The United Nations recently estimated that by 2050 the global population could reach a staggering nine billion. As it stands, there are vast numbers of people who are unable to find enough food for themselves and their family. The situation is already unsustainable, and if we continue to consume food in the way we do in the West the situation is only likely to get worse.
Our gluttonous diets, which have led to unprecedented levels of health issues, have also led us to the brink of humanitarian and environmental catastrophe. The over-consumption of beef and pork means that of the 78 million acres of rainforest that are chopped down every year, around half is for livestock grazing, which is the greatest contributor of greenhouse gasses. Our dietary habits have to change.
There is one solution that has been backed by nearly every governing body charged with the question of sustainability – eat bugs. Just reading the sentence is enough to make most people shudder and recoil. However, incorporating insects into our diet is not only good for the planet, but it is also great for our health. So why is there such a strong stigma against doing so?
Eating insects and other invertebrates is nothing new. From the time of the first human beings, we have eaten bugs as part of our diet. Even today, over two billion people regularly consume invertebrates in their meals. It is largely the cultures of far-east Asia, Africa, and Central America that continue the practice, where some ‘creepy crawlies’ are actually eaten as a delicacy.
In western society, we moved away from eating insects regularly around 10,000 BC when the earliest known form of agriculture began in the Middle East. The region has become known historically as the ‘fertile crescent’ due to its link to early farming and its favorable weather conditions, in comparison with humanity’s ancestral home in Africa.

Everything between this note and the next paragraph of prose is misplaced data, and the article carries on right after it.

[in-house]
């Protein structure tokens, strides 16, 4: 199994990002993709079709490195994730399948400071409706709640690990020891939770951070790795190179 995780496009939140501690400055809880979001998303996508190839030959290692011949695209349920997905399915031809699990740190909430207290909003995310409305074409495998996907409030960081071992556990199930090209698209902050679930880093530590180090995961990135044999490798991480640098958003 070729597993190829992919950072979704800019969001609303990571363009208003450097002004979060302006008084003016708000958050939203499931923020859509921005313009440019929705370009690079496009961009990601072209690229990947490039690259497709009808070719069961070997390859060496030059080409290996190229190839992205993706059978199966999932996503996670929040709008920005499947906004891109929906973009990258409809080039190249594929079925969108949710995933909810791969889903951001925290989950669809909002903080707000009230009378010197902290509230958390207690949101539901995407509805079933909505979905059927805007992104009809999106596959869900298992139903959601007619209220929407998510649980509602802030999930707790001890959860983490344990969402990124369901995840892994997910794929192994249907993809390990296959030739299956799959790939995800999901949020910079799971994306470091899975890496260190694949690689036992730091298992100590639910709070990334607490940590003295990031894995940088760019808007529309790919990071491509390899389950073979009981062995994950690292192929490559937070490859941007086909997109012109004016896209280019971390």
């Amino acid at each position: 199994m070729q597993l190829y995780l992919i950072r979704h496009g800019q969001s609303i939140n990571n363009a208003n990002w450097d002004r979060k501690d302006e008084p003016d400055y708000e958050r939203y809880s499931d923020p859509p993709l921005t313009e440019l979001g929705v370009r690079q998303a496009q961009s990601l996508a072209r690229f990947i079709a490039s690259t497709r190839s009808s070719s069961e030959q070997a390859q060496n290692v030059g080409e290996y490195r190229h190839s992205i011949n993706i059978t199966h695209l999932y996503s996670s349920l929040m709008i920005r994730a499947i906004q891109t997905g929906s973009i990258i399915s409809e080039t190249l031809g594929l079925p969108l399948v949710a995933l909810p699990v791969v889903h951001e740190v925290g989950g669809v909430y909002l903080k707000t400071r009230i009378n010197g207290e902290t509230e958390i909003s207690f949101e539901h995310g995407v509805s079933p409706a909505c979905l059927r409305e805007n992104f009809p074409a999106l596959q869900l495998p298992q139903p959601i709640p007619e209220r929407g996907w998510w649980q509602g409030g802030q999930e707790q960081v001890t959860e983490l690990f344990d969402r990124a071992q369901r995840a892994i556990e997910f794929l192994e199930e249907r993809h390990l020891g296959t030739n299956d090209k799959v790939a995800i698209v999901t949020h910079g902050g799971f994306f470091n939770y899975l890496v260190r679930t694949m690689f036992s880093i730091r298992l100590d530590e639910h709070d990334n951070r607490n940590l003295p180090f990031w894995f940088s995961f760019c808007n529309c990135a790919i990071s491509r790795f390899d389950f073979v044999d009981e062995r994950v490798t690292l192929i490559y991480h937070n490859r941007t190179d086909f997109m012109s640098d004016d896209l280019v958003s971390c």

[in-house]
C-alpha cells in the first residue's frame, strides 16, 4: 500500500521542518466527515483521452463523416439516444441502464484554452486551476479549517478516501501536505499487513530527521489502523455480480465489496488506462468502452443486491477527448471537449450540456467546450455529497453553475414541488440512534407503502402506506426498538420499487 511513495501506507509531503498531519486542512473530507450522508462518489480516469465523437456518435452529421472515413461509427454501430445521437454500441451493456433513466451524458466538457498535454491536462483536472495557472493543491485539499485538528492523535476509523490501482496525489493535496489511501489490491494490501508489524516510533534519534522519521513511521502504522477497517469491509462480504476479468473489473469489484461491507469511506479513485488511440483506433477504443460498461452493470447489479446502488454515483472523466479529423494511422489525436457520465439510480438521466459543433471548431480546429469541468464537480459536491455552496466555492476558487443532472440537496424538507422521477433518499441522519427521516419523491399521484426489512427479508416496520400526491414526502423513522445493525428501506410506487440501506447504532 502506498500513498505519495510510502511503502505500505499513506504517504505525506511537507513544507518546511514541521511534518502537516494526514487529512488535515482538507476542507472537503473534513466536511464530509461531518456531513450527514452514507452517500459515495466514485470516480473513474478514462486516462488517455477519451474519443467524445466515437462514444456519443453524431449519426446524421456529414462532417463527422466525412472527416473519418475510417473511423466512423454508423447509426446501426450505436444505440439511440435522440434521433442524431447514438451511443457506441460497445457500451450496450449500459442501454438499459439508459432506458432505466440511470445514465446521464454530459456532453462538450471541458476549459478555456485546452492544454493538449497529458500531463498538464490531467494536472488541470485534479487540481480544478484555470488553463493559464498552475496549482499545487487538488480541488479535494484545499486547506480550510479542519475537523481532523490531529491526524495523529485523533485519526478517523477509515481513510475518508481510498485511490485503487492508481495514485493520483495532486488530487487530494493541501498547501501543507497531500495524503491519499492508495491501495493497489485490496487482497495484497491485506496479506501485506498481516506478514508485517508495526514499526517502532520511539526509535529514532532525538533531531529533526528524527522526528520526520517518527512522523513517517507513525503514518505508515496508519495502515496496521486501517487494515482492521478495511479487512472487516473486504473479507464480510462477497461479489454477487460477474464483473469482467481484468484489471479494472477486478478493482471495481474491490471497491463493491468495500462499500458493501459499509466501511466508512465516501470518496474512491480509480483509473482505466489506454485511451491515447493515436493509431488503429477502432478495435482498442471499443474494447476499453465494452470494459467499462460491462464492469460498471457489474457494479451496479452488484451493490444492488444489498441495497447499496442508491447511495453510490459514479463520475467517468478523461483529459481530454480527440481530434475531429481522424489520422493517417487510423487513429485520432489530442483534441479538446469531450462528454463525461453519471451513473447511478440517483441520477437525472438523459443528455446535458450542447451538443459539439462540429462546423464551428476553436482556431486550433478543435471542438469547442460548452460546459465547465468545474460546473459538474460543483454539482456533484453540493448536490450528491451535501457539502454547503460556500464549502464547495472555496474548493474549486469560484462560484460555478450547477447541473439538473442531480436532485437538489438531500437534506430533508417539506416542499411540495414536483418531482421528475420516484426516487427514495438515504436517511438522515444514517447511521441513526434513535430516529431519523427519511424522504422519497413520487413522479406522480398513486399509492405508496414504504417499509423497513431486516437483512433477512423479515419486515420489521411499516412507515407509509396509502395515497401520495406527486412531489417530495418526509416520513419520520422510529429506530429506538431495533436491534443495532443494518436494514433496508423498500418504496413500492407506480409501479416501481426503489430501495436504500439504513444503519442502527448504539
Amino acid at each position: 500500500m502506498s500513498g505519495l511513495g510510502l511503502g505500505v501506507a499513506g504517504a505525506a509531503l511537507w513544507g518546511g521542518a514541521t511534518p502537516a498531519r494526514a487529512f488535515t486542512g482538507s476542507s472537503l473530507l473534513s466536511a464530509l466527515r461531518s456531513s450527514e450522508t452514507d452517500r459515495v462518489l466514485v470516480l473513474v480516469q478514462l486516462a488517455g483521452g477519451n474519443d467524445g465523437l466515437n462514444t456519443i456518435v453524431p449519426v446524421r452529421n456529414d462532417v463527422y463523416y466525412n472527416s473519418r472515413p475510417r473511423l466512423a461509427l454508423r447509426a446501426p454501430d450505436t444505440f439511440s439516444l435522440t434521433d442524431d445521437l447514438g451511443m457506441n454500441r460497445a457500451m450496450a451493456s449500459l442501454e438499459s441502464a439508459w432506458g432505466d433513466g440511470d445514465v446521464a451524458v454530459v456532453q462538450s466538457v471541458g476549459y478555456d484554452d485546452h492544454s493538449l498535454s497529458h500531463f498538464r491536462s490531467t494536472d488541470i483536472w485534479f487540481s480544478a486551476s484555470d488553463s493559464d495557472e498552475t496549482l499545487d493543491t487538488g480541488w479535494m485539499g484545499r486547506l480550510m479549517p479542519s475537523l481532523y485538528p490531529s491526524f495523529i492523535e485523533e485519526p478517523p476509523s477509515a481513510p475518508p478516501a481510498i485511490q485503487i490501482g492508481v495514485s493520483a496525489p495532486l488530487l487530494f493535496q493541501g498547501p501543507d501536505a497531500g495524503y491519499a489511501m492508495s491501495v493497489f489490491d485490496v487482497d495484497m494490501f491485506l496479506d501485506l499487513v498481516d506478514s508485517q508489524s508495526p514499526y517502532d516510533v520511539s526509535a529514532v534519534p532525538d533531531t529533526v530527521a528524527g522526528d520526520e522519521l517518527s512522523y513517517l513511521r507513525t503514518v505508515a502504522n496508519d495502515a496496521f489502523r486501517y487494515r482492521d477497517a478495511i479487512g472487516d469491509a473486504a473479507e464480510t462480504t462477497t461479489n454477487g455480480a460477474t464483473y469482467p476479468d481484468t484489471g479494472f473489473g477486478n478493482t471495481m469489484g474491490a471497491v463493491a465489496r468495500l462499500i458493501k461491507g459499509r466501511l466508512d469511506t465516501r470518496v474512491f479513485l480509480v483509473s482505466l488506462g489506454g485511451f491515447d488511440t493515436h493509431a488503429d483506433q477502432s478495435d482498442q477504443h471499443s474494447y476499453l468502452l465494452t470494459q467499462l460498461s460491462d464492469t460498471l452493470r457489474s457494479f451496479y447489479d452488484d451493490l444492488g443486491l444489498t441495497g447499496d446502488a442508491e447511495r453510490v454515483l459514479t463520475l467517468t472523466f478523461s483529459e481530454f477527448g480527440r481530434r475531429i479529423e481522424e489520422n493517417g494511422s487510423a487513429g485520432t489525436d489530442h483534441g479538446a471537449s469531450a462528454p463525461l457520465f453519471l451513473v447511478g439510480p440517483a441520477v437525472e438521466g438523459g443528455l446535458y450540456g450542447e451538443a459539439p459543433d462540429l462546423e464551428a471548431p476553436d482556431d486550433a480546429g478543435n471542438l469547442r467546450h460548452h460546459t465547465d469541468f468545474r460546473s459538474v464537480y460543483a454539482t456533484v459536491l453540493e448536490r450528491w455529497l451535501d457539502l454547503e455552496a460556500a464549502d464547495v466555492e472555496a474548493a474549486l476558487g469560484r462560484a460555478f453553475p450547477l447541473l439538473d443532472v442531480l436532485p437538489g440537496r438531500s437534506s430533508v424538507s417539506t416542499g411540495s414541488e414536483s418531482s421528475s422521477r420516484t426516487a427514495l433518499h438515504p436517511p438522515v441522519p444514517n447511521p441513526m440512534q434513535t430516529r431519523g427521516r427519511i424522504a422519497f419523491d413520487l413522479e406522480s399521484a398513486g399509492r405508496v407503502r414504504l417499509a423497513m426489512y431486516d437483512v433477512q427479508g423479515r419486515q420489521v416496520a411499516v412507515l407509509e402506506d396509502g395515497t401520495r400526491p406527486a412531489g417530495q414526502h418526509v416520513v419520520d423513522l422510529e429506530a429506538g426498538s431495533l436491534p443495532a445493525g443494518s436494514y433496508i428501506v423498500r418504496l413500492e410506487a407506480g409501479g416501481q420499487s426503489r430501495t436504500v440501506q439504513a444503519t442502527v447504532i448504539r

As our species began farming, bugs shifted from being a delicious part of our diet to being a farmer’s greatest pest became a culturally held view. No longer tied to having to hunt and gather, agriculture turned us away from our insectivore roots, as we sought to protect the plants that we grew and the animals we ate.
Without the need to eat bugs, and as we continued to push our society on in the name of progress, insects shifted even lower in our cultural opinion, moving from unwelcome pest to abhorrent vermin. For many of us, the idea of crunching down on an insect is detestable.
Thankfully cultural perceptions do have a way of shifting very quickly. As little as 100 years ago, the idea of eating lobster (also an invertebrate) was considered unthinkable, and it would often be thrown away as bycatch by fishermen. Now it is sold as a delicacy in some of the finest restaurants in the world. Even sushi wasn’t eaten widely in western society until around twenty years ago. A societal shift of the same proportion regarding eating insects could have a significant effect on us individually and as a species.
There are quantifiable humanitarian, environmental and health benefits to eating bugs. All three benefits are closely linked meaning that if more of us were to alter our diets, the impact would be clearly seen.